Mid-Year Chemical Industry Outlook U.S. Chemical Industry Boosted by Solid Global Economic Growth
Global economic expansion continues to lift export markets for chemical producers, and surging supplies of natural gas and natural gas liquids (NGLs) from shale deposits in the U.S. are creating favorable conditions for American chemical manufacturing businesses. The positive assessment comes from the Mid-Year Chemical Industry Situation and Outlook, a biannual economics report from the American Chemistry Council (ACC; Washington, D.C.; www.americanchemistry.com) that was released last week.
The report was prepared by the ACC Economics and Statistics Department, led by Kevin Swift, chief economist at ACC, and Martha Gilchrist Moore, senior director of policy and economics at ACC. “World trade continues to revive after lagging in recent years,” the ACC team writes in the report, adding that “global manufacturing is anticipated to feature solid growth for 2018 as a whole.”
In evaluating current economic conditions and expectation for the global business of chemistry, the report predicts increased output from the U.S. chemical and allied industries in 2018 and beyond. The competitive advantage conferred by inexpensive natural gas from shale deposits has given rise to a massive wave of investment in chemical production projects in the U.S. Looking ahead towards the near future, the report anticipates large production gains as new chemical production capacity comes online over the next few years.
In the U.S., 2018 is seeing better performance from the chemical industry, surpassing 2017, which saw mixed results due to a combination of factors including destruction and flooding from Hurricane Harvey, which affected U.S. chemical producers in the Houston area. In addition to global economic growth, the higher performance of the chemical industry this year is being driven by a robust manufacturing sector, a balanced position for chemical inventories, and the continuing steady recovery of the housing market, the ACC report states, which is an important end-use customer for chemical products. Further, “despite a pull-back from record-high vehicle sales, the automotive sector is expected to remain at relatively elevated levels,” the ACC economics team states.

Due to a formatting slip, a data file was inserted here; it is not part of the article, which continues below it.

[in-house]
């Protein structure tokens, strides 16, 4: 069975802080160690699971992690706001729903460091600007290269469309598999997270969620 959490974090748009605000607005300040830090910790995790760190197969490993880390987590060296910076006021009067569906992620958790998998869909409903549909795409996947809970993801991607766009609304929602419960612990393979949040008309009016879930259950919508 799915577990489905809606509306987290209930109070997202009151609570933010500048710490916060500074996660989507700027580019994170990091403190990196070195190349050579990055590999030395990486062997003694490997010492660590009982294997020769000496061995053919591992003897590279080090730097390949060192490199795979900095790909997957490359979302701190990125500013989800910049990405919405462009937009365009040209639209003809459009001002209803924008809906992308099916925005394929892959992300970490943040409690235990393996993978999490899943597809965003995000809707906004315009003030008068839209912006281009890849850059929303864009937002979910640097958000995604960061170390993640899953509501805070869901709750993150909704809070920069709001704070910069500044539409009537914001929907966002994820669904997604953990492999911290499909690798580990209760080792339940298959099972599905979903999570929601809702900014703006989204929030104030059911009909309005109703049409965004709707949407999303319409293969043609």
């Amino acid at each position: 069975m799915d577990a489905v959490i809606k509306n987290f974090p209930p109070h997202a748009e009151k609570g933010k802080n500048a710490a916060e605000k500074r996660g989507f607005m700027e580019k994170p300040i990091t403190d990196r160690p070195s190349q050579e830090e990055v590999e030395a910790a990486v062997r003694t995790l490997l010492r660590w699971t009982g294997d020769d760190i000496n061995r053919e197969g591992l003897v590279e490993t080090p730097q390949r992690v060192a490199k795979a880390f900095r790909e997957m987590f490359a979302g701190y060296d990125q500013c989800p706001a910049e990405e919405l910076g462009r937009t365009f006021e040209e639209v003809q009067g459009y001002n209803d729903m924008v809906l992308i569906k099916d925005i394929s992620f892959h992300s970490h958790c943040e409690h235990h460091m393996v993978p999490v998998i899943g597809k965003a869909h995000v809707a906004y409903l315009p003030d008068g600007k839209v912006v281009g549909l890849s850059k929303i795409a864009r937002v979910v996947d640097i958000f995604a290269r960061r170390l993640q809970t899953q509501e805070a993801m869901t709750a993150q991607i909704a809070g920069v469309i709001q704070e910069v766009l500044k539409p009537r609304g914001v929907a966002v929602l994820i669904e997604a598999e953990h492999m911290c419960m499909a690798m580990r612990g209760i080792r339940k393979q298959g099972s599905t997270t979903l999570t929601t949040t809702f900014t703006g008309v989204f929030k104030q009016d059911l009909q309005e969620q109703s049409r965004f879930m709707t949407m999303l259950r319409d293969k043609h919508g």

“Despite a slow start to the year, U.S. chemical production is expected to expand 3.4 % this year, and 3.6 % in 2019,” the report states, adding the prediction that the U.S. chemical industry will grow faster than the overall U.S. economy through 2021, reaching sales of $ 700 billion for the U.S. chemical industry by 2023.
In an attempt to parse out the prospects for individual chemical sectors, the report says that during 2018, “output gains are expected to be strongest in agricultural chemicals, including fertilizers and crop-protection chemicals, as well as consumer products, coatings and bulk petrochemicals & organics.” In addition, the production of plastic resins “is set to grow at the fastest pace since 2012 as new capacity comes online and demand firms for domestic customers and those abroad,” the ACC authors say.
In addition to agricultural chemicals, production of basic chemicals (inorganics, resins, manufactured fibers, synthetic rubber and petrochemicals) is “on an upswing,” the report says. Specialty chemicals have a similar outlook, led by oilfield chemicals, and demand is also expected to be strong for adhesives and sealants, paint additives, electronic chemicals, plastic additives and others, according to the ACC team.